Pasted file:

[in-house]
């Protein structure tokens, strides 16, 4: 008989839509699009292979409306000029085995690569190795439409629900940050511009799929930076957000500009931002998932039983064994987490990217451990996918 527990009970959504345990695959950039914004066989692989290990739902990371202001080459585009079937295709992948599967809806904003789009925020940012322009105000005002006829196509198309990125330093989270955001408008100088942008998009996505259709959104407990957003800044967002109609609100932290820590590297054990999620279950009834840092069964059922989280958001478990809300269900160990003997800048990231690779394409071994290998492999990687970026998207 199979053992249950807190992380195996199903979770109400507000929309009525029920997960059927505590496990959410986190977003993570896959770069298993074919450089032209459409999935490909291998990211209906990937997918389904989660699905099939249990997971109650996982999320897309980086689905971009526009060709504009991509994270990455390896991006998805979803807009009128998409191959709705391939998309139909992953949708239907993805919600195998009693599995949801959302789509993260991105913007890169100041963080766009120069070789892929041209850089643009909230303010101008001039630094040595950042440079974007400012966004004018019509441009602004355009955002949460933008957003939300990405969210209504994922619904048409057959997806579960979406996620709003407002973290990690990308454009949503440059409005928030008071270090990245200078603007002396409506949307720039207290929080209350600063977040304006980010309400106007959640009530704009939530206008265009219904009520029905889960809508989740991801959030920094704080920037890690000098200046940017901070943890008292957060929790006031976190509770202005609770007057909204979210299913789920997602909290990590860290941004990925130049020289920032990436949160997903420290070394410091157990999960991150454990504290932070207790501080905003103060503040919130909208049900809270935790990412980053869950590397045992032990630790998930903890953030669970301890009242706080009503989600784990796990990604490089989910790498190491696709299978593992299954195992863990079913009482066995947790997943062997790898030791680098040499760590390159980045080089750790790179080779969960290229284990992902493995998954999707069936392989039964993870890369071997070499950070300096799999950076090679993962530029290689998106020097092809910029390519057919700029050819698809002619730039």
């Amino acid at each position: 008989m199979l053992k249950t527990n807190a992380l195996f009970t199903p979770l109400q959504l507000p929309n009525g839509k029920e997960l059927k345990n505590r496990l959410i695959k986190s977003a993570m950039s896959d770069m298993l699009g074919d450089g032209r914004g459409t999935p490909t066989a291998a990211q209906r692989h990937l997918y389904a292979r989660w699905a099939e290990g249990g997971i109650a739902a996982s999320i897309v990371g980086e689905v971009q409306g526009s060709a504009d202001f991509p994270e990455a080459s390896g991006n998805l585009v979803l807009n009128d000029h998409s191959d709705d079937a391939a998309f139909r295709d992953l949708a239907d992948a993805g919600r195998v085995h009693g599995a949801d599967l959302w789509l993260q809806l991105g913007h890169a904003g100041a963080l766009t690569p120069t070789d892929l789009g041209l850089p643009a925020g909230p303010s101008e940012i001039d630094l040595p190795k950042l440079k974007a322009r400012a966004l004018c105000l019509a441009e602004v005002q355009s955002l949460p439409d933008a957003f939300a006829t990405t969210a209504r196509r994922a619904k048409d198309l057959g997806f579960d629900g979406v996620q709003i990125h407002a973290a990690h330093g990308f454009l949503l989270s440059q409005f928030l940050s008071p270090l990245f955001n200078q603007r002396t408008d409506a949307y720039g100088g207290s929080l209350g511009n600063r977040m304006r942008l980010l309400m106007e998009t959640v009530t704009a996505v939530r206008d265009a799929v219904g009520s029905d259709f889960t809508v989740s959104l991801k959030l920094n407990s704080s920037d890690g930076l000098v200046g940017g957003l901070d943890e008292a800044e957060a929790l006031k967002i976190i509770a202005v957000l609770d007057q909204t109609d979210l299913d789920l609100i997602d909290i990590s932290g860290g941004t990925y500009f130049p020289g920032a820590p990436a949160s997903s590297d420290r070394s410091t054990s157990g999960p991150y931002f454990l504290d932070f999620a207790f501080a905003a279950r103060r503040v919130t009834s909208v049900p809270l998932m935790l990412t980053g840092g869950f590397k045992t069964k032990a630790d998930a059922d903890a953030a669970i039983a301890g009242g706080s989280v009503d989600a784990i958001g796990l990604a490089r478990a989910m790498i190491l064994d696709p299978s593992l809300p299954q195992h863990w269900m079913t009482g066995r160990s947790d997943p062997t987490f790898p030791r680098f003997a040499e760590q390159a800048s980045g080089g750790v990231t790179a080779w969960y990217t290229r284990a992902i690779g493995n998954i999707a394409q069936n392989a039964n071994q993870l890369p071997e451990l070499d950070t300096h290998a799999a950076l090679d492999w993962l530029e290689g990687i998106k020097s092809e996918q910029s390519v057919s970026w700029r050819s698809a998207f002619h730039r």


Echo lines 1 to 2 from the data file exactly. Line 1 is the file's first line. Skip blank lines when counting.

[in-house]
């Protein structure tokens, strides 16, 4: 008989839509699009292979409306000029085995690569190795439409629900940050511009799929930076957000500009931002998932039983064994987490990217451990996918 527990009970959504345990695959950039914004066989692989290990739902990371202001080459585009079937295709992948599967809806904003789009925020940012322009105000005002006829196509198309990125330093989270955001408008100088942008998009996505259709959104407990957003800044967002109609609100932290820590590297054990999620279950009834840092069964059922989280958001478990809300269900160990003997800048990231690779394409071994290998492999990687970026998207 199979053992249950807190992380195996199903979770109400507000929309009525029920997960059927505590496990959410986190977003993570896959770069298993074919450089032209459409999935490909291998990211209906990937997918389904989660699905099939249990997971109650996982999320897309980086689905971009526009060709504009991509994270990455390896991006998805979803807009009128998409191959709705391939998309139909992953949708239907993805919600195998009693599995949801959302789509993260991105913007890169100041963080766009120069070789892929041209850089643009909230303010101008001039630094040595950042440079974007400012966004004018019509441009602004355009955002949460933008957003939300990405969210209504994922619904048409057959997806579960979406996620709003407002973290990690990308454009949503440059409005928030008071270090990245200078603007002396409506949307720039207290929080209350600063977040304006980010309400106007959640009530704009939530206008265009219904009520029905889960809508989740991801959030920094704080920037890690000098200046940017901070943890008292957060929790006031976190509770202005609770007057909204979210299913789920997602909290990590860290941004990925130049020289920032990436949160997903420290070394410091157990999960991150454990504290932070207790501080905003103060503040919130909208049900809270935790990412980053869950590397045992032990630790998930903890953030669970301890009242706080009503989600784990796990990604490089989910790498190491696709299978593992299954195992863990079913009482066995947790997943062997790898030791680098040499760590390159980045080089750790790179080779969960290229284990992902493995998954999707069936392989039964993870890369071997070499950070300096799999950076090679993962530029290689998106020097092809910029390519057919700029050819698809002619730039």